Now you’re really trying to stump me! Everybody believes they have a book them but very, very few know how to tell a story. You should only write your book if you have a story to tell with a beginning, middle and end. That may sound simple but the vast majority of would-be writers fail because they don’t understand that. And, let’s face it, this is a lousy time for the publishing industry which is in the process of redefining itself. What we’re witnessing is a world of bestsellers and everything else, with nothing in the middle. Basically, if you’re not on the front table at Barnes and Noble, your chances of succeeding in this business in a big way are pretty slim. So people should become writers only if they’re prepared to deal with the heartache and rejection that comes with it. That said, more books today are being published than ever before—100,000 last year alone. Think about that. 100,000 books. How many of them were successful—that’s another question entirely.
As a filmmaker if I could have anybody’s career I think it would be somebody fiercely independent like John Sayles. Who’s career would you most like to have?
Stop with the tough questions, will you!!!!! For starters, I’d say Lee Child, who writes the terrific Jack Reacher series, because after a dozen books or so he just keeps getting better. My friends Vince Flynn and Brad Thor because, along with Lee, they’re #1 New York Times Bestselling authors, which is the Holy Grail of the publishing business. I wish I could write as well as James Lee Burke or David Morrell, who I consider to be among the best novelists in the world today, not just thriller writers. Going back a little further, I’d say writers like John D. McDonald and Alistair McClain who wrote dozens and dozens of books and never disappointed their audience. I remember falling in love with reading, and thus writing, thanks to Stephen King, Robert Ludlum and Clive Cussler among others. If I could so for someone what they did for me someday, I’ll know I made it.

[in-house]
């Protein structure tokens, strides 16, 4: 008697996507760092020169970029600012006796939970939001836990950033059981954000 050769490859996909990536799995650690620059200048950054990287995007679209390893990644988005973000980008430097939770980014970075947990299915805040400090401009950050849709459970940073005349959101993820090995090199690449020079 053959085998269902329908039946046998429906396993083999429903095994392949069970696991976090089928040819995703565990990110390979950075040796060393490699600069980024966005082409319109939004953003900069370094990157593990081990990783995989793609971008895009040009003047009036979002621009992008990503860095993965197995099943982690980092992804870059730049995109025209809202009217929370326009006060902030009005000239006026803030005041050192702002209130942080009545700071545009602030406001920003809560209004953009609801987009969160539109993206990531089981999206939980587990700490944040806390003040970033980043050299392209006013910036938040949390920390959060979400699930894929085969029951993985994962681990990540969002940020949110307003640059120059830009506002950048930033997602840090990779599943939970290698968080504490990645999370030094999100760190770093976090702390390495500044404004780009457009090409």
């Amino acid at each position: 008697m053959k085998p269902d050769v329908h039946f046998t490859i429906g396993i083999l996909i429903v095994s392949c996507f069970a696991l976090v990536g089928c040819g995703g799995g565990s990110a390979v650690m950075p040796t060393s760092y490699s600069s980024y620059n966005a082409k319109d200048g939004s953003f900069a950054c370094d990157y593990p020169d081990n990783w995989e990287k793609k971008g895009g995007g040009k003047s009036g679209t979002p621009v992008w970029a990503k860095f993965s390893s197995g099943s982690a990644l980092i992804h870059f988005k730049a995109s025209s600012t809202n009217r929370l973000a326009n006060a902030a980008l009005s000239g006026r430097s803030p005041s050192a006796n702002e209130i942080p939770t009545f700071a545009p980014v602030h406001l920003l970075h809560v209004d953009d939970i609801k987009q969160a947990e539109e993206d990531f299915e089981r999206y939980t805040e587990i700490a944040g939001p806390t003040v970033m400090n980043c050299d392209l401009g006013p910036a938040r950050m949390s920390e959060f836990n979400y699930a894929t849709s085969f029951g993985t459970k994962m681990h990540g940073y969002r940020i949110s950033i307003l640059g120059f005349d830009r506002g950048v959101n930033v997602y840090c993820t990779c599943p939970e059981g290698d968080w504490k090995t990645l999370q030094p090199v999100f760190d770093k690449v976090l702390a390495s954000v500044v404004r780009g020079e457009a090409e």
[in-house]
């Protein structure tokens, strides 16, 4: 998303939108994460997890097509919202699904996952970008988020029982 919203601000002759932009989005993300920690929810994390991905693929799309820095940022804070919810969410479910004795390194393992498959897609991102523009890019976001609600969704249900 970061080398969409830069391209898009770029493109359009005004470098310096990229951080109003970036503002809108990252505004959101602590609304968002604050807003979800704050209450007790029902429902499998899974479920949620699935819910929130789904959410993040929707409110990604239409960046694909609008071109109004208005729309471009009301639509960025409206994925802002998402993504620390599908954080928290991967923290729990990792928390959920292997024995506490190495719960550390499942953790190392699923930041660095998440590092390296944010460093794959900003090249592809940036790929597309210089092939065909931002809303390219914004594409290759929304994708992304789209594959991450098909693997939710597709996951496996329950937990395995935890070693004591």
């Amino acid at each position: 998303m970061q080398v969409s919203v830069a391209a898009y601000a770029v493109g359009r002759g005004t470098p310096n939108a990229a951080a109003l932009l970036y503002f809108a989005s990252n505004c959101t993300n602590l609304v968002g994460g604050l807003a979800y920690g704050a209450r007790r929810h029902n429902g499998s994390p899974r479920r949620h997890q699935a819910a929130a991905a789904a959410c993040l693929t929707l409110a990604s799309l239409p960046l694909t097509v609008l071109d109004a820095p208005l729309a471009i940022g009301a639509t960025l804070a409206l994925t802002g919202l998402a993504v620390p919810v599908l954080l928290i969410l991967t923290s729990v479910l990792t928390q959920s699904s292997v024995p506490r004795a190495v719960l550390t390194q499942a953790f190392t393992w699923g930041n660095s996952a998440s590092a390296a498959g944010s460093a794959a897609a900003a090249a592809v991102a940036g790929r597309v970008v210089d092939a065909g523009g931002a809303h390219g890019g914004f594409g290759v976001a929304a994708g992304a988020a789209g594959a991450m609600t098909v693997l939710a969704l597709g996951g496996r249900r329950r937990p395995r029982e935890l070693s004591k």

Jon I want to thank you for taking the time to join us here on Open Salon.
Strong Enough To Die -Synopsis
Caitlin Strong is a fifth-generation Texas Ranger, proud to wear the badge of her father and grandfather—until a deadly shoot-out along the Mexican border causes her to question her calling.
Five years later, Caitlin is still trying to purge herself of guilt from the day that ended her Ranger career. But a shattering discovery will reopen old wounds, and Caitlin’s renewed investigation into the truth behind the bloody desert firefight uncovers a terrifying plot that reaches into every home and threatens the very core of the country.
Her only hope for success—and survival—is to team up with Cort Wesley Masters, a deadly outlaw who has every reason to want her dead. But he also holds the key to the truth she desperately seeks in the anguished brain of an amnesiac torture victim.
Caitlin’s tormented quest for redemption takes her to a dark world, ranging from Washington to Bahrain to the wastelands of Mexico, as she finds that the strength to live comes from learning how to die.
Strong Enough To Die – Review